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Alvaro Montoro
Alvaro Montoro

Posted on • Originally published at

Myth: Accessibility is expensive

There is an all-in-one article including every part from this series (if you want prefer to read it all at once instead of "by installments")

Is it expensive in time? Expensive in money? Both of them? Either way, it is a dubious claim that can be heard towards the end of projects in which they did not consider Web Accessibility at the early stages... which makes it expensive! Teams will have to work on issues after the fact, rebuilding the solution (almost from scratch in some cases), which will waste time and money. Something that they could have avoided if they had implemented accessibility at the start.

If you have a car and the oil light goes on, you change the oil. It will take you a few minutes, either done by yourself or at the shop, and it will cost you just a few bucks. However, if you don't change the oil, chances are that your engine will seize up and break down after a while. The repair will be in the hundreds (or thousands) of dollars, and it will require a mechanic using special tools and parts. Not to mention that the car will be off-service for days or weeks.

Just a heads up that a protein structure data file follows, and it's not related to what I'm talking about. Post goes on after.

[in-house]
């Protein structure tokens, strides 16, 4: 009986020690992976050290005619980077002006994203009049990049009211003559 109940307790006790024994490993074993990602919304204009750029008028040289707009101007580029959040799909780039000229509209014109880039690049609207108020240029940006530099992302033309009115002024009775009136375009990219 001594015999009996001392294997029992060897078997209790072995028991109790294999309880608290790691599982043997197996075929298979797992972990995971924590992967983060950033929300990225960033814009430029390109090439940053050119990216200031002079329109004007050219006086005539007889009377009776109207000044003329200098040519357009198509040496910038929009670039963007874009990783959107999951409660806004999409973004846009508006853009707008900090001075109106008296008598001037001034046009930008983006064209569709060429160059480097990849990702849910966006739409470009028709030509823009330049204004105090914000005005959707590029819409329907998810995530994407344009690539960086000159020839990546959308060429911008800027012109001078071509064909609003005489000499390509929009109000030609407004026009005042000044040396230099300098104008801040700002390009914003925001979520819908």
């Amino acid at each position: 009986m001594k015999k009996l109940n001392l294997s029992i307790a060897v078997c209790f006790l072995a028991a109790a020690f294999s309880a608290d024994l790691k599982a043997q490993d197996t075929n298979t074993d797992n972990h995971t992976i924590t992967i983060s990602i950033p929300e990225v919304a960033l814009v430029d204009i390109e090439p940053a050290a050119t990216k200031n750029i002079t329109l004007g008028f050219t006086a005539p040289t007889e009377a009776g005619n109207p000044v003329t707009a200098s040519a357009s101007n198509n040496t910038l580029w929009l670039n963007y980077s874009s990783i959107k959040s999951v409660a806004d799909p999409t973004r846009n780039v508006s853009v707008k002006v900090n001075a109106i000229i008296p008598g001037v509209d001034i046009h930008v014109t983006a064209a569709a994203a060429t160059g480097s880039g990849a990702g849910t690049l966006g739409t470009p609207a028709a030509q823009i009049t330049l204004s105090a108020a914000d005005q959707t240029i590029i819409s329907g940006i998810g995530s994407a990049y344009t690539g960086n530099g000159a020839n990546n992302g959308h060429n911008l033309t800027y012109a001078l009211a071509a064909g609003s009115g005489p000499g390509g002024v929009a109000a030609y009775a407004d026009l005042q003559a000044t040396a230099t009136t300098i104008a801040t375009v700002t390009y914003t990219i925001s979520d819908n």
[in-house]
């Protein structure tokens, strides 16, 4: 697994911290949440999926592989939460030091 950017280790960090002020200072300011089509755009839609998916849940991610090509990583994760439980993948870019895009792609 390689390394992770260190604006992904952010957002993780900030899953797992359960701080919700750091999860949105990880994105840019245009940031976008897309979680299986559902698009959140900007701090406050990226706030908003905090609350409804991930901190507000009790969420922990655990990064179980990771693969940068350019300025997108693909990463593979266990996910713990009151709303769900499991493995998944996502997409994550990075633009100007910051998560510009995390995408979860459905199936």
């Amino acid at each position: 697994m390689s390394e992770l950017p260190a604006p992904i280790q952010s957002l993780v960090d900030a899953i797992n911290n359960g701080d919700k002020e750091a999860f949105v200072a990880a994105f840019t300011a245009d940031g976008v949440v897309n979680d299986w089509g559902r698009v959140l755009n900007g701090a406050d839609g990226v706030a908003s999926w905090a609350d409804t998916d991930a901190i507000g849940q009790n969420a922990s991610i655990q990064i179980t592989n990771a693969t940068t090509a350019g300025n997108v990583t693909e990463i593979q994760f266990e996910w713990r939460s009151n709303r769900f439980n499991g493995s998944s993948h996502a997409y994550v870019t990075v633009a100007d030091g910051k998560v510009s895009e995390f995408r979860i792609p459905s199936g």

A car with the hood up while a man looks inside

Don't blame the car! You drove with the oil light on for 50 miles! (picture: Kaboompics)

If you apply Web Accessibility at the right time (at the start of a project), it will cost less in the long run and save many headaches and stress to the team. But if you wait to do it until you have to (e.g., after users complain or you get a lawsuit), then it will be expensive and painful. In addition, it will require specialists and be time-consuming.

Taking into consideration that people with disabilities have a purchasing power of 1.3 trillion dollars (over 8 trillion including relatives and friends), maybe it's time to stop talking about Web accessibility as an expensive feature, and start presenting it as a profitable one.

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